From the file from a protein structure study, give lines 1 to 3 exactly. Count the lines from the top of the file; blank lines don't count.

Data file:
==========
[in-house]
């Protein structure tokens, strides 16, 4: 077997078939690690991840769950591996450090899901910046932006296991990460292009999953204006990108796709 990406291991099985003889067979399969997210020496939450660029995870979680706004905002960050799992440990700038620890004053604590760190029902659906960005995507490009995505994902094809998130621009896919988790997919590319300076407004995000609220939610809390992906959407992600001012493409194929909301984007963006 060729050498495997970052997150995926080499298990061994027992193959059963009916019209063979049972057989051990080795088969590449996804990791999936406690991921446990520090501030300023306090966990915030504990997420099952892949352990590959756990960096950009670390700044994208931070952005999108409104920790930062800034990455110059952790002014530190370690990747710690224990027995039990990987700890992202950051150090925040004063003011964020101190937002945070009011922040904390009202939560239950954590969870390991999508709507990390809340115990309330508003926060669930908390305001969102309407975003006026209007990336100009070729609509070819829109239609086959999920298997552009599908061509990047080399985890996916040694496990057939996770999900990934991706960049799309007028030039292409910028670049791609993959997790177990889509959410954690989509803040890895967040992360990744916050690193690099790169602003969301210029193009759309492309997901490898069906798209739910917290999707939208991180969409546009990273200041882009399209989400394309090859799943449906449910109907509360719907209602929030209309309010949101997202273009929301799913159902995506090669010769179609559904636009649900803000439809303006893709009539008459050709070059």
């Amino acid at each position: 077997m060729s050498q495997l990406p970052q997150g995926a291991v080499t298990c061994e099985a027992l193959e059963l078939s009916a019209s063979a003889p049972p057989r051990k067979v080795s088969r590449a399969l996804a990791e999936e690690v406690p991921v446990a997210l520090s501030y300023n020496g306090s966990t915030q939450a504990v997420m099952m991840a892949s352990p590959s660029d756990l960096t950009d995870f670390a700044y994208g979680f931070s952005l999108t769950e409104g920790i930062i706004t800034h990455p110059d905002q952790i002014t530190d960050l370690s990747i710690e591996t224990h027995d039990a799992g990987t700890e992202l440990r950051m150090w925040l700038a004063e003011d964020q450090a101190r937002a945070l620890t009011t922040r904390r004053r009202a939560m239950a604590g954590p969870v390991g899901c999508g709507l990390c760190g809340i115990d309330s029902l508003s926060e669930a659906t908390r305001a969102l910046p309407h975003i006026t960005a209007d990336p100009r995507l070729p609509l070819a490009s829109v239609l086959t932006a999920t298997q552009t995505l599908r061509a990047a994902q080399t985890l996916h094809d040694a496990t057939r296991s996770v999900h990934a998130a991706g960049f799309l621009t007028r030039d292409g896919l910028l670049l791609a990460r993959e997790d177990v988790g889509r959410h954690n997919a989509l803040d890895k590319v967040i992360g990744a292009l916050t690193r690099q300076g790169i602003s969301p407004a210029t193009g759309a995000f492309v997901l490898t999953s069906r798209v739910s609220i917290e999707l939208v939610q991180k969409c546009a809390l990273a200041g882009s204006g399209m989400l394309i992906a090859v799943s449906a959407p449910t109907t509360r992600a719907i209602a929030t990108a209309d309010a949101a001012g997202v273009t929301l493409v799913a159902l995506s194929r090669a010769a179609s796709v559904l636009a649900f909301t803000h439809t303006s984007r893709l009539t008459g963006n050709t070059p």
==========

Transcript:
[in-house]
């Protein structure tokens, strides 16, 4: 077997078939690690991840769950591996450090899901910046932006296991990460292009999953204006990108796709 990406291991099985003889067979399969997210020496939450660029995870979680706004905002960050799992440990700038620890004053604590760190029902659906960005995507490009995505994902094809998130621009896919988790997919590319300076407004995000609220939610809390992906959407992600001012493409194929909301984007963006 060729050498495997970052997150995926080499298990061994027992193959059963009916019209063979049972057989051990080795088969590449996804990791999936406690991921446990520090501030300023306090966990915030504990997420099952892949352990590959756990960096950009670390700044994208931070952005999108409104920790930062800034990455110059952790002014530190370690990747710690224990027995039990990987700890992202950051150090925040004063003011964020101190937002945070009011922040904390009202939560239950954590969870390991999508709507990390809340115990309330508003926060669930908390305001969102309407975003006026209007990336100009070729609509070819829109239609086959999920298997552009599908061509990047080399985890996916040694496990057939996770999900990934991706960049799309007028030039292409910028670049791609993959997790177990889509959410954690989509803040890895967040992360990744916050690193690099790169602003969301210029193009759309492309997901490898069906798209739910917290999707939208991180969409546009990273200041882009399209989400394309090859799943449906449910109907509360719907209602929030209309309010949101997202273009929301799913159902995506090669010769179609559904636009649900803000439809303006893709009539008459050709070059």
């Amino acid at each position: 077997m060729s050498q495997l990406p970052q997150g995926a291991v080499t298990c061994e099985a027992l193959e059963l078939s009916a019209s063979a003889p049972p057989r051990k067979v080795s088969r590449a399969l996804a990791e999936e690690v406690p991921v446990a997210l520090s501030y300023n020496g306090s966990t915030q939450a504990v997420m099952m991840a892949s352990p590959s660029d756990l960096t950009d995870f670390a700044y994208g979680f931070s952005l999108t769950e409104g920790i930062i706004t800034h990455p110059d905002q952790i002014t530190d960050l370690s990747i710690e591996t224990h027995d039990a799992g990987t700890e992202l440990r950051m150090w925040l700038a004063e003011d964020q450090a101190r937002a945070l620890t009011t922040r904390r004053r009202a939560m239950a604590g954590p969870v390991g899901c999508g709507l990390c760190g809340i115990d309330s029902l508003s926060e669930a659906t908390r305001a969102l910046p309407h975003i006026t960005a209007d990336p100009r995507l070729p609509l070819a490009s829109v239609l086959t932006a999920t298997q552009t995505l599908r061509a990047a994902q080399t985890l996916h094809d040694a496990t057939r296991s996770v999900h990934a998130a991706g960049f799309l621009t007028r030039d292409g896919l910028l670049l791609a990460r993959e997790d177990v988790g889509r959410h954690n997919a989509l803040d890895k590319v967040i992360g990744a292009l916050t690193r690099q300076g790169i602003s969301p407004a210029t193009g759309a995000f492309v997901l490898t999953s069906r798209v739910s609220i917290e999707l939208v939610q991180k969409c546009a809390l990273a200041g882009s204006g399209m989400l394309i992906a090859v799943s449906a959407p449910t109907t509360r992600a719907i209602a929030t990108a209309d309010a949101a001012g997202v273009t929301l493409v799913a159902l995506s194929r090669a010769a179609s796709v559904l636009a649900f909301t803000h439809t303006s984007r893709l009539t008459g963006n050709t070059p």